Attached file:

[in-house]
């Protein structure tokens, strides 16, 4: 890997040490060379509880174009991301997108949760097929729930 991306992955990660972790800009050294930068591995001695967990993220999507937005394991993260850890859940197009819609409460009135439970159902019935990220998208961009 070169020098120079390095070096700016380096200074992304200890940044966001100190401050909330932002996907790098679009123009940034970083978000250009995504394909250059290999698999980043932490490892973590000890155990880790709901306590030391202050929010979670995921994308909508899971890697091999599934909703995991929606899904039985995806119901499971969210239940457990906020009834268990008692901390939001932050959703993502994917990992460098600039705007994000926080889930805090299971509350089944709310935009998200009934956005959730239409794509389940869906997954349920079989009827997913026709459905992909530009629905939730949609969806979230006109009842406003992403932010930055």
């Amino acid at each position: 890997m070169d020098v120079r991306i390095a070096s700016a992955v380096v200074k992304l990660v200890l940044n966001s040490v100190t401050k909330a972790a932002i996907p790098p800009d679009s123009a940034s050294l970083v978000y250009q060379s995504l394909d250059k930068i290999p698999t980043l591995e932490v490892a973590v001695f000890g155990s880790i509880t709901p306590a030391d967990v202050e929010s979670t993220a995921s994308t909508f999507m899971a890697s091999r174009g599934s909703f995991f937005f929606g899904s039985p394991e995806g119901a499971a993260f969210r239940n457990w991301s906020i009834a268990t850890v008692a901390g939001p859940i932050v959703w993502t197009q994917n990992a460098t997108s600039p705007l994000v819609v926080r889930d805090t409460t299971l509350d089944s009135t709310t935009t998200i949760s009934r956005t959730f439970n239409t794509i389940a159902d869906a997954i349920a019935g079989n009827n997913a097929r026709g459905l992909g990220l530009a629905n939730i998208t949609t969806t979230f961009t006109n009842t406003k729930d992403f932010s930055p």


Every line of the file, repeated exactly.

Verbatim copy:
[in-house]
């Protein structure tokens, strides 16, 4: 890997040490060379509880174009991301997108949760097929729930 991306992955990660972790800009050294930068591995001695967990993220999507937005394991993260850890859940197009819609409460009135439970159902019935990220998208961009 070169020098120079390095070096700016380096200074992304200890940044966001100190401050909330932002996907790098679009123009940034970083978000250009995504394909250059290999698999980043932490490892973590000890155990880790709901306590030391202050929010979670995921994308909508899971890697091999599934909703995991929606899904039985995806119901499971969210239940457990906020009834268990008692901390939001932050959703993502994917990992460098600039705007994000926080889930805090299971509350089944709310935009998200009934956005959730239409794509389940869906997954349920079989009827997913026709459905992909530009629905939730949609969806979230006109009842406003992403932010930055």
């Amino acid at each position: 890997m070169d020098v120079r991306i390095a070096s700016a992955v380096v200074k992304l990660v200890l940044n966001s040490v100190t401050k909330a972790a932002i996907p790098p800009d679009s123009a940034s050294l970083v978000y250009q060379s995504l394909d250059k930068i290999p698999t980043l591995e932490v490892a973590v001695f000890g155990s880790i509880t709901p306590a030391d967990v202050e929010s979670t993220a995921s994308t909508f999507m899971a890697s091999r174009g599934s909703f995991f937005f929606g899904s039985p394991e995806g119901a499971a993260f969210r239940n457990w991301s906020i009834a268990t850890v008692a901390g939001p859940i932050v959703w993502t197009q994917n990992a460098t997108s600039p705007l994000v819609v926080r889930d805090t409460t299971l509350d089944s009135t709310t935009t998200i949760s009934r956005t959730f439970n239409t794509i389940a159902d869906a997954i349920a019935g079989n009827n997913a097929r026709g459905l992909g990220l530009a629905n939730i998208t949609t969806t979230f961009t006109n009842t406003k729930d992403f932010s930055p």